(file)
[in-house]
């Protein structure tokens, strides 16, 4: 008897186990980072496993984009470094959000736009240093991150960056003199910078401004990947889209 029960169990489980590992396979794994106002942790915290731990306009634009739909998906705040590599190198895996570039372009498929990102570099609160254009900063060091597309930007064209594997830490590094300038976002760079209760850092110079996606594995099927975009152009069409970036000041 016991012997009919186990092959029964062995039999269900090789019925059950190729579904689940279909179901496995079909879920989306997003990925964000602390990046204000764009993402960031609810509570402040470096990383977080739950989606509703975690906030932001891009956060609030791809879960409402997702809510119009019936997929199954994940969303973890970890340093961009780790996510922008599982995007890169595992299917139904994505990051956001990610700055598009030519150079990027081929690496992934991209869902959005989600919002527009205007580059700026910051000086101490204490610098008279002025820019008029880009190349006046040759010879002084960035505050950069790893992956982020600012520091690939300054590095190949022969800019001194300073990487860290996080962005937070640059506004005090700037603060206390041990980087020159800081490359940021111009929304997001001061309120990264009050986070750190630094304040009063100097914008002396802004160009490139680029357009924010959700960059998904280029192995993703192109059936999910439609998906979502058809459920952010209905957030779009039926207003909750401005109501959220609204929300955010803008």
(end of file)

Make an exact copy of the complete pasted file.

[in-house]
């Protein structure tokens, strides 16, 4: 008897186990980072496993984009470094959000736009240093991150960056003199910078401004990947889209 029960169990489980590992396979794994106002942790915290731990306009634009739909998906705040590599190198895996570039372009498929990102570099609160254009900063060091597309930007064209594997830490590094300038976002760079209760850092110079996606594995099927975009152009069409970036000041 016991012997009919186990092959029964062995039999269900090789019925059950190729579904689940279909179901496995079909879920989306997003990925964000602390990046204000764009993402960031609810509570402040470096990383977080739950989606509703975690906030932001891009956060609030791809879960409402997702809510119009019936997929199954994940969303973890970890340093961009780790996510922008599982995007890169595992299917139904994505990051956001990610700055598009030519150079990027081929690496992934991209869902959005989600919002527009205007580059700026910051000086101490204490610098008279002025820019008029880009190349006046040759010879002084960035505050950069790893992956982020600012520091690939300054590095190949022969800019001194300073990487860290996080962005937070640059506004005090700037603060206390041990980087020159800081490359940021111009929304997001001061309120990264009050986070750190630094304040009063100097914008002396802004160009490139680029357009924010959700960059998904280029192995993703192109059936999910439609998906979502058809459920952010209905957030779009039926207003909750401005109501959220609204929300955010803008």